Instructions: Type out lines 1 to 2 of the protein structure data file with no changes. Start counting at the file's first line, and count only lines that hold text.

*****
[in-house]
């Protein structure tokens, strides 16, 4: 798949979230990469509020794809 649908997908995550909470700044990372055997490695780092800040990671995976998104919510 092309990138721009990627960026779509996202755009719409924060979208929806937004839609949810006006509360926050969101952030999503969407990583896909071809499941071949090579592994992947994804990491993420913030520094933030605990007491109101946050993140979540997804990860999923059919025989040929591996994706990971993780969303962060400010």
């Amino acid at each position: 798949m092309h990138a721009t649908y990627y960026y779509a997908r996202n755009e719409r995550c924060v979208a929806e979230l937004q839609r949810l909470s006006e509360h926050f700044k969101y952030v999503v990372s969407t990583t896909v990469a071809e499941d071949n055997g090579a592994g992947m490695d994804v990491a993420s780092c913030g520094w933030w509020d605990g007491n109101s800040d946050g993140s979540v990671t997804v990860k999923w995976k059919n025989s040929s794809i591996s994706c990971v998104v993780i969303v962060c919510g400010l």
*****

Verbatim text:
[in-house]
């Protein structure tokens, strides 16, 4: 798949979230990469509020794809 649908997908995550909470700044990372055997490695780092800040990671995976998104919510 092309990138721009990627960026779509996202755009719409924060979208929806937004839609949810006006509360926050969101952030999503969407990583896909071809499941071949090579592994992947994804990491993420913030520094933030605990007491109101946050993140979540997804990860999923059919025989040929591996994706990971993780969303962060400010």